4. One candidate is the Charles Darwin of politics. The other is Bernie Sanders. Clinton always evolves; usually following Bernie's lead on issues. I wouldn't sign a contract with an "evolving" clause, nor would I want a president who continually evolves based upon reasons unknown to the average voter.

5. Presidential powers. On war and foreign policy, I want a Democrat, not a Republican. I explain this viewpoint in a recent article. Sanders is the Democrat on foreign policy, while Clinton is another Republican in 2016.

6. The TPP. Sanders has always been against the TPP. Clinton supported it 45 times, but now says she's against it. As POLITIFACT states, "It's up to voters to decide how they feel about her changed stance on the Trans-Pacific Partnership, but we rate Clinton's reversal as a Full Flop."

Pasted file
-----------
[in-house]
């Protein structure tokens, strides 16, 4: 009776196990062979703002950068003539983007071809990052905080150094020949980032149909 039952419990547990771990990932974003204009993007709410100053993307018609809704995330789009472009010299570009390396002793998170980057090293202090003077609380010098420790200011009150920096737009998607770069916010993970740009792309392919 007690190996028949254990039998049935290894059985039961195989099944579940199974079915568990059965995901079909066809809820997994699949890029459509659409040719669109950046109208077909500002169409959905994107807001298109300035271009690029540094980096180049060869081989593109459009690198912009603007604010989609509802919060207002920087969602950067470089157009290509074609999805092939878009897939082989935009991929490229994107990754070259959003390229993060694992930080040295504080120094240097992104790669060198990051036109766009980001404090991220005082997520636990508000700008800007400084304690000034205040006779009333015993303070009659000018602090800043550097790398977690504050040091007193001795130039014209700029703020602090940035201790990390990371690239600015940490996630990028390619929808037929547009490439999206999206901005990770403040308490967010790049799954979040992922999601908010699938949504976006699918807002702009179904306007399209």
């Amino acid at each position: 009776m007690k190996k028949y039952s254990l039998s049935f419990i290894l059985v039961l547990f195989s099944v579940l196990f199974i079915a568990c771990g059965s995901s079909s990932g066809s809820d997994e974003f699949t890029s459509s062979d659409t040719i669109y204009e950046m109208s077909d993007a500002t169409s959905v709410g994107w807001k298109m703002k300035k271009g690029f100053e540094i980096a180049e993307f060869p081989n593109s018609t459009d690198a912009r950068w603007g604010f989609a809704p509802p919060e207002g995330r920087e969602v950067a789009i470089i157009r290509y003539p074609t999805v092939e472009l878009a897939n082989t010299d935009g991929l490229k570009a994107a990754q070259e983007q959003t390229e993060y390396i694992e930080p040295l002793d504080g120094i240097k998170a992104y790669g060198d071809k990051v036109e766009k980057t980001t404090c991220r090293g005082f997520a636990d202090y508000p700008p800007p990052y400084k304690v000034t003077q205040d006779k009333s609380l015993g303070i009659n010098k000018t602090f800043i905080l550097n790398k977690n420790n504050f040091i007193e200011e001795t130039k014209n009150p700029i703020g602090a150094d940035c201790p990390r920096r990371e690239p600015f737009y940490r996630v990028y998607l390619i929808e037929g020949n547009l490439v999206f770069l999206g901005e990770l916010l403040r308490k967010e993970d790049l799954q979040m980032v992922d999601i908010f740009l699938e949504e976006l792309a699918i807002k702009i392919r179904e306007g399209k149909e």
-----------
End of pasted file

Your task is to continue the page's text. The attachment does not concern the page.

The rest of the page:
8. I want a Democrat in the White House. I don't want a moderate Republican on Wall Street, or a neocon pertaining to war.
9. The DNC needs to end its fear of being too progressive. I'll only vote for Sanders because progressive politics are mainstream. This isn't 1972 and Nixon is no longer with us, unless you equate Clinton to Richard Nixon.
10. Bernie Sanders is a "once in a lifetime candidate." Clinton represents establishment politics. If you're not voting for Sanders in 2016, don't ever again complain about Wall Street, perpetual wars, or money in politics.

Americans need a choice in our democracy. 43% of American voters are independent, so allegiance towards political party is quickly becoming a thing of the past. I want an honest progressive, not a Republican...  [...]  Bernie Sanders will win the presidency in 2016 because there are millions of people like me, and I'll no longer be intimidated by the phrase, "You can't let a Republican win!"